drafty doors: plug them up

This house is drafty. It’s 90-years old. It has beautiful original but super-leaky windows. Inside doors look like they were cut to pass trays of soupy dinners.

As part of my continuing effort to increase comfort and decrease the energy bill, I made some draft dodgers. My goal was to make something that is effective, simple, pretty, and used as little new material as possible. I have a pile of remnant fabric that I keep just for this kind of creative reuse opportunity.

I based my “design” on the excellent photo-illustrated instructions from NotMartha. Please reference these instructions for more precise directions that I will supply.

Instead of making a two-sided version, my solution was a one-sided. I used a 1″ pipe insulation foam (6-foot length, $1.38 at Home Depot), which was just big enough for the giant gap. I thought about reusing something I already had–like using old T-shirts at stuffing–but I liked the elegance of this design.

I sewed a simple tube, by sewing down the long side of a fabric–which I had to extended by adding a few inches of another swatch; you’ll see the red fabric at one end in the photos below. Then flipped the fabric inside out.

After inserting the foam into the fabric tube, I tucked the ends into the tube openings. This is an easy way to “finish” the draft dodger, and gives some flexibility in fitting it into the doorframe, in case you cut the foam too short. (By the way, I did just that the first time. I recommend cutting the foam to as exact size as possible. See note on temporary fix below.)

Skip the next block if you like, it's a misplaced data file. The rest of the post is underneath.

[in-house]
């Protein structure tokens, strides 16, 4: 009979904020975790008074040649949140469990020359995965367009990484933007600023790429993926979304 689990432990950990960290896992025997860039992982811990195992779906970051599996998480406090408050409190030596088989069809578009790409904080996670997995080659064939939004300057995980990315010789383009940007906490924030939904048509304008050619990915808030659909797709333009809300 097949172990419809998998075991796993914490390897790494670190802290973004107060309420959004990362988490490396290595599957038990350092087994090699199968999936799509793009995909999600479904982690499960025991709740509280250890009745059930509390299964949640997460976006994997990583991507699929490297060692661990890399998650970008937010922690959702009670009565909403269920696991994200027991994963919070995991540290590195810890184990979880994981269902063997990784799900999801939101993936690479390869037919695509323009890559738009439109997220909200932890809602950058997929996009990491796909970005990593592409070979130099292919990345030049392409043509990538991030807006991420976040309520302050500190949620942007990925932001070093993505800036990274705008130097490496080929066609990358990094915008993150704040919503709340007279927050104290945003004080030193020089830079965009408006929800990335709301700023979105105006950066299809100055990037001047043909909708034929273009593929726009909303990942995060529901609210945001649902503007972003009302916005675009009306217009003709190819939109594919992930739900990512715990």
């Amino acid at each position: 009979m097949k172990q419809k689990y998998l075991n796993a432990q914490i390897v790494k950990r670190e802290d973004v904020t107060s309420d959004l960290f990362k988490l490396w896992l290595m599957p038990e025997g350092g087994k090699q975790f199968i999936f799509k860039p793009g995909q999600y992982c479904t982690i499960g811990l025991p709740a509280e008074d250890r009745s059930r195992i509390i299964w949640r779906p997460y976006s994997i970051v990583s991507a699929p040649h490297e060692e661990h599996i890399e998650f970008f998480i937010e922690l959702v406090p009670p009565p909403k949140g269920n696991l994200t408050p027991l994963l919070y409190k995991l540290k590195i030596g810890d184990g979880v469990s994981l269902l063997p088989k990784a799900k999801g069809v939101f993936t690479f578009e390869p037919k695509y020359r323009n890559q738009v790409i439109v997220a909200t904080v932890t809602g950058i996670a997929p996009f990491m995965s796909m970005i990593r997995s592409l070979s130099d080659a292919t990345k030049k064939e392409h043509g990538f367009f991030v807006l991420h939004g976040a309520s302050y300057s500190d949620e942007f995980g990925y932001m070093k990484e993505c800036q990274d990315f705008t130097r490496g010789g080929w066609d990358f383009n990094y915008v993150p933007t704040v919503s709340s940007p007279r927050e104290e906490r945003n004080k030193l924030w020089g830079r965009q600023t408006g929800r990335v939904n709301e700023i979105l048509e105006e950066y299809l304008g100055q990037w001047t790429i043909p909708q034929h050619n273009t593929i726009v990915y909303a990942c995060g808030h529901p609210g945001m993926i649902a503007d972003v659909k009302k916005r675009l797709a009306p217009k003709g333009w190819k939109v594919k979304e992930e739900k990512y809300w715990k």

Here it is, stopping that breezy gap. Because it’s the exact size, it “sticks” in the doorway.

The first one I made that was too short, however, moves around. I made a temporary fix by tying some ribbons and using them to pull the dd tight, from the other side of the door.

For a long-term fix, I plan to tape a small foam piece to make up the gap.

UPDATE: I taped a small piece of foam to the too-short foam, and sure enough it did the trick. The draft dodger is “stuck” in place.

This entry was posted in design, energy saving, environment, everyday, reuse, sustainable, utilities and tagged . Bookmark the permalink.

3 Responses to drafty doors: plug them up

  1. Pingback: water: how hot is too hot? « everyday sustainable

  2. Mark says:

    One of the most effective ways of reducing green house emissions is insulationi. The Government has released it’s information about their Free Insulation Rebate for more information on the criteria see FREE INSULATION
    or download it here
    Free Insulation Guidelines

  3. Pingback: Drafty doors | Youkraft

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